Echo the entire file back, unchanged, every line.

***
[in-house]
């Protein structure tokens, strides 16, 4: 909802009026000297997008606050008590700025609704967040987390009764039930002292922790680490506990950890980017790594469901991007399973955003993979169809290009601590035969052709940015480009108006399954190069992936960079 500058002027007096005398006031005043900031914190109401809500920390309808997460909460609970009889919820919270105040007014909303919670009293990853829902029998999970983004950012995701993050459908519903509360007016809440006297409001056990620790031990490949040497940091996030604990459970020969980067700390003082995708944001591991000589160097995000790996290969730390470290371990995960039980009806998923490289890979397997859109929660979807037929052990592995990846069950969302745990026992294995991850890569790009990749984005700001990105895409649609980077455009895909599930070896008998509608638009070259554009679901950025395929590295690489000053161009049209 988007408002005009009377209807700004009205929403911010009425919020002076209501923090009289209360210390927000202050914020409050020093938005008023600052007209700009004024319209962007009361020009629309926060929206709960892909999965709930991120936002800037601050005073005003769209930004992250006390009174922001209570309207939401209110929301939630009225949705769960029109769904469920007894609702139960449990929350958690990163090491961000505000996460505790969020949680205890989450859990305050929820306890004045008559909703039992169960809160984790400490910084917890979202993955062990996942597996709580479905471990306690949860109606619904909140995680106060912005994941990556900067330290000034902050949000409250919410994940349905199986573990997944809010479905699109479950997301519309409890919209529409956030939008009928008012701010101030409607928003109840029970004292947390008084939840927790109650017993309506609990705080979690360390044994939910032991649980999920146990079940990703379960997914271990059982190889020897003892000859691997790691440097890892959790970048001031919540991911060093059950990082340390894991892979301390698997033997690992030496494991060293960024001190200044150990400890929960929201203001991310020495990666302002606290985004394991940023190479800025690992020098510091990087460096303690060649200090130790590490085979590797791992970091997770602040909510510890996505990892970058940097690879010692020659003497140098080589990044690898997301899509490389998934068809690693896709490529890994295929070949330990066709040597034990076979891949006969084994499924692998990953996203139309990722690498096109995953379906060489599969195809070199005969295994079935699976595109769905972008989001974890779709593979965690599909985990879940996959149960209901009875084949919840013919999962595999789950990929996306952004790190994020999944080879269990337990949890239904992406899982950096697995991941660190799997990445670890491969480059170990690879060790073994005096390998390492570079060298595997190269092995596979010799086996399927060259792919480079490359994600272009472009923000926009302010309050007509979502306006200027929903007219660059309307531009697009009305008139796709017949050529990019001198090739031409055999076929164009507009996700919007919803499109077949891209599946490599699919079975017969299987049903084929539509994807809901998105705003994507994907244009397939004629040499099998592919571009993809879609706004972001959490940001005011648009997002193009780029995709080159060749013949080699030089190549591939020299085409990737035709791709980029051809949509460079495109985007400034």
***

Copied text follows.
[in-house]
């Protein structure tokens, strides 16, 4: 909802009026000297997008606050008590700025609704967040987390009764039930002292922790680490506990950890980017790594469901991007399973955003993979169809290009601590035969052709940015480009108006399954190069992936960079 500058002027007096005398006031005043900031914190109401809500920390309808997460909460609970009889919820919270105040007014909303919670009293990853829902029998999970983004950012995701993050459908519903509360007016809440006297409001056990620790031990490949040497940091996030604990459970020969980067700390003082995708944001591991000589160097995000790996290969730390470290371990995960039980009806998923490289890979397997859109929660979807037929052990592995990846069950969302745990026992294995991850890569790009990749984005700001990105895409649609980077455009895909599930070896008998509608638009070259554009679901950025395929590295690489000053161009049209 988007408002005009009377209807700004009205929403911010009425919020002076209501923090009289209360210390927000202050914020409050020093938005008023600052007209700009004024319209962007009361020009629309926060929206709960892909999965709930991120936002800037601050005073005003769209930004992250006390009174922001209570309207939401209110929301939630009225949705769960029109769904469920007894609702139960449990929350958690990163090491961000505000996460505790969020949680205890989450859990305050929820306890004045008559909703039992169960809160984790400490910084917890979202993955062990996942597996709580479905471990306690949860109606619904909140995680106060912005994941990556900067330290000034902050949000409250919410994940349905199986573990997944809010479905699109479950997301519309409890919209529409956030939008009928008012701010101030409607928003109840029970004292947390008084939840927790109650017993309506609990705080979690360390044994939910032991649980999920146990079940990703379960997914271990059982190889020897003892000859691997790691440097890892959790970048001031919540991911060093059950990082340390894991892979301390698997033997690992030496494991060293960024001190200044150990400890929960929201203001991310020495990666302002606290985004394991940023190479800025690992020098510091990087460096303690060649200090130790590490085979590797791992970091997770602040909510510890996505990892970058940097690879010692020659003497140098080589990044690898997301899509490389998934068809690693896709490529890994295929070949330990066709040597034990076979891949006969084994499924692998990953996203139309990722690498096109995953379906060489599969195809070199005969295994079935699976595109769905972008989001974890779709593979965690599909985990879940996959149960209901009875084949919840013919999962595999789950990929996306952004790190994020999944080879269990337990949890239904992406899982950096697995991941660190799997990445670890491969480059170990690879060790073994005096390998390492570079060298595997190269092995596979010799086996399927060259792919480079490359994600272009472009923000926009302010309050007509979502306006200027929903007219660059309307531009697009009305008139796709017949050529990019001198090739031409055999076929164009507009996700919007919803499109077949891209599946490599699919079975017969299987049903084929539509994807809901998105705003994507994907244009397939004629040499099998592919571009993809879609706004972001959490940001005011648009997002193009780029995709080159060749013949080699030089190549591939020299085409990737035709791709980029051809949509460079495109985007400034």